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Home  >  Features  >  Looking Back: Ministers from the Desert

Looking Back

The view from the city of Yafran (Jefren), Libya. Picture by Mohamed Ahtash (Creative Commons)
The view from the city of Yafran (Jefren), Libya. Picture by Mohamed Ahtash (Creative Commons)

Friday November 20 2020

Looking Back: Ministers from the Desert

As the Second World War reached its conclusion, a group of allied soldiers met in Libya to explore their calls to ministry. Published in November 1945.


By Captain J. S. Drummond

FOR years it seemed that there had been nothing but sand, and wheels turning, and guns and aeroplanes straffing down that Desert Road. Then came Cap Bon and a certain measure of rest; but the rest was short, and in July we were hammering at the gates of Europe.

Back in Tripoli (Libya) once every week there had gathered in the crypt of the church a band of men who had felt their call to the ministry of the Church of Christ. The figures round that circle were not always the same. Sometimes a dusty figure would turn up from the front up behind Sfax, or a Navy lad from a convoy on the Mediterranean run would drop in; but the meeting was always held.

Later, the need was felt for ‘going apart’ for a while, for closer concentration. One afternoon a U.D.F. Canteen van and two fifteen-hundredweight trucks set off with twenty-one men and an abundant supply of rations from Tripoli for Jefren on the Jebel. These men had gathered from Tunis, Cyrene, Tripoli and Sicily. At the very moment when Italy was being invaded the Army authorities saw fit to let these men off. Manpower was vital in Italy, but it was vital on another front, too; and some people were not blind to that fact.


It was a striking run down. First through the vineyards and palms to Azzizia, then on to the road that ran straight for the Jebel over the desert. It was a hard, reddish brown desert, but hard though it was, it was lashed at times by sudden whirlwinds drawn up by the September heat. How the road was going to get up the Jebel cliffs was difficult to see, but the pass of Bugielan is as fine a piece of engineering as any on the Desert Road.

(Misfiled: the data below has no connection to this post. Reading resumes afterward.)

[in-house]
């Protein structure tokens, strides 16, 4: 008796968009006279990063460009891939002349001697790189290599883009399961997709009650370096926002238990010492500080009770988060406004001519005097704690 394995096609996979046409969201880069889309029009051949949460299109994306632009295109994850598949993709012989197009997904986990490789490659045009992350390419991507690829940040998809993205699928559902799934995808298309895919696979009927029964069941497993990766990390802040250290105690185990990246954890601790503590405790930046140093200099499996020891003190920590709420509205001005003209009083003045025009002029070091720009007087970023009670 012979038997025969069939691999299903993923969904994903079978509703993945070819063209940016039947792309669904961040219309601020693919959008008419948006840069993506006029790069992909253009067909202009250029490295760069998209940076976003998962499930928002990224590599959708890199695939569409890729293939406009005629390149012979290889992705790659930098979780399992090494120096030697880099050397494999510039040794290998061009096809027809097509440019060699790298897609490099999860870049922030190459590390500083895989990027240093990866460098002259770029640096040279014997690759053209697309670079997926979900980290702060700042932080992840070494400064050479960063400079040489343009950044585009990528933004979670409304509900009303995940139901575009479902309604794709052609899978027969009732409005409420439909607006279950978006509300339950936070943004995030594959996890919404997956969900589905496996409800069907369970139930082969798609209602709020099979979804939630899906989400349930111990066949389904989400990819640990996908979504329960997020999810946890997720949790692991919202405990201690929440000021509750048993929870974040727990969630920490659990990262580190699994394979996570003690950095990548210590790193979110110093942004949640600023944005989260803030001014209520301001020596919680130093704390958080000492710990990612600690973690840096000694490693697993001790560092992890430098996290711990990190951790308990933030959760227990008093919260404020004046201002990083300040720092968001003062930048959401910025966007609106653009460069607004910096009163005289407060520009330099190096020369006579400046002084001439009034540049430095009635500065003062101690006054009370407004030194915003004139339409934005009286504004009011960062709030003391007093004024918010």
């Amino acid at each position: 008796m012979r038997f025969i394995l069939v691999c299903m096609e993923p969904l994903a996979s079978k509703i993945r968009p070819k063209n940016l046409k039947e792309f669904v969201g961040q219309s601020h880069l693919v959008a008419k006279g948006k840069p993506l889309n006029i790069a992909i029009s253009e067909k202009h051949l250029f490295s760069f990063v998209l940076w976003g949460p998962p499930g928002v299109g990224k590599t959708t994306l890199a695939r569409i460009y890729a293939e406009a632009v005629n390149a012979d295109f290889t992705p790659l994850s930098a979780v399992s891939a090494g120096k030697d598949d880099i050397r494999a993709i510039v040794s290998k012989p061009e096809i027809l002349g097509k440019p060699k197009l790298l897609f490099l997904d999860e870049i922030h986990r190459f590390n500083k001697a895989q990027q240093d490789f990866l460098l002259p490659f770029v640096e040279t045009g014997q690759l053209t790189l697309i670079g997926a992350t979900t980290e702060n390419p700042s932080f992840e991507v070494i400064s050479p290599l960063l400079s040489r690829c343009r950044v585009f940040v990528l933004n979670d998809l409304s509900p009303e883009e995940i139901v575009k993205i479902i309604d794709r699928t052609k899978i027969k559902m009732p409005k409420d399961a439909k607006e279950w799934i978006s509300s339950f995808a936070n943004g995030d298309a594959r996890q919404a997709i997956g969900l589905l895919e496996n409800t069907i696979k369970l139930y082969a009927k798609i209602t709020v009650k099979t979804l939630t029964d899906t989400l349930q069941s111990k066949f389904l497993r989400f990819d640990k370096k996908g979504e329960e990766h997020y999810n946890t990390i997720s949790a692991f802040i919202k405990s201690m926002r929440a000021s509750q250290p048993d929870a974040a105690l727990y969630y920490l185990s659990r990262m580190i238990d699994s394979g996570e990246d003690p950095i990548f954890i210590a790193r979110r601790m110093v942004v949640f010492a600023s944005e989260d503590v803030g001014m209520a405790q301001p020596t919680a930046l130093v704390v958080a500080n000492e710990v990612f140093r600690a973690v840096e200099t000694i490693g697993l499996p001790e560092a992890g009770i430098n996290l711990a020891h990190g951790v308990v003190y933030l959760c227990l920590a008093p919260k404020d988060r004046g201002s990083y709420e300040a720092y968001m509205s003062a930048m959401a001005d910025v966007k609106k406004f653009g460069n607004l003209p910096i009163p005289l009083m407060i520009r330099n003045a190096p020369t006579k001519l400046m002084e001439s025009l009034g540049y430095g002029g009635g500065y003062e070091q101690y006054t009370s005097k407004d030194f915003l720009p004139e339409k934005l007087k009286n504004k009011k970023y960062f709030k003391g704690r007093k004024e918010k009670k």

Once over the top, there was a new land. The desert was gone, and for mile upon mile the road ran through fields of oats and wheat studded with olives. After forty odd miles, the road turned into a valley, rising gradually the while. As we swung round a spur, a village on a rocky prominence came into view: Jefren on the edge of Jebel.

Soon the party were sitting down to a simple meal in the hotel, a building on the site of a Turkish castle on the edge of a cliff hundreds of feet above the desert. All rank was abandoned for the time, the Major sat down with the private, and for six days all were rankers in another army.

The main Protestant faiths were represented, Church of England, Church of Scotland, Presbyterian Church of England, Methodist and Baptist; but at seven o’clock the following morning every man gathered round one Communion Table. It was with strangely full hearts that that Sacrament was taken. And the spirit of the Sacrament was in all the study and the prayer together.

At sunsetting, each day, by twos and threes, the band would walk abroad through the moonlit olive groves. There was a strange peace about this time; and, as they walked, the day’s work was reviewed – or it might be that each would say what he felt his Church stood for. But there was no bitterness in these unskilled discussions. These men were soldiers in one band, not theologians of rival schools. Each man had his say, and each man was heard.

At last we were once more facing towards the warring world; but, as each went on his way, he knew that he was not travelling alone, and there was a new found strength and vigour. He was part of the Church that God is raising up for the new day.

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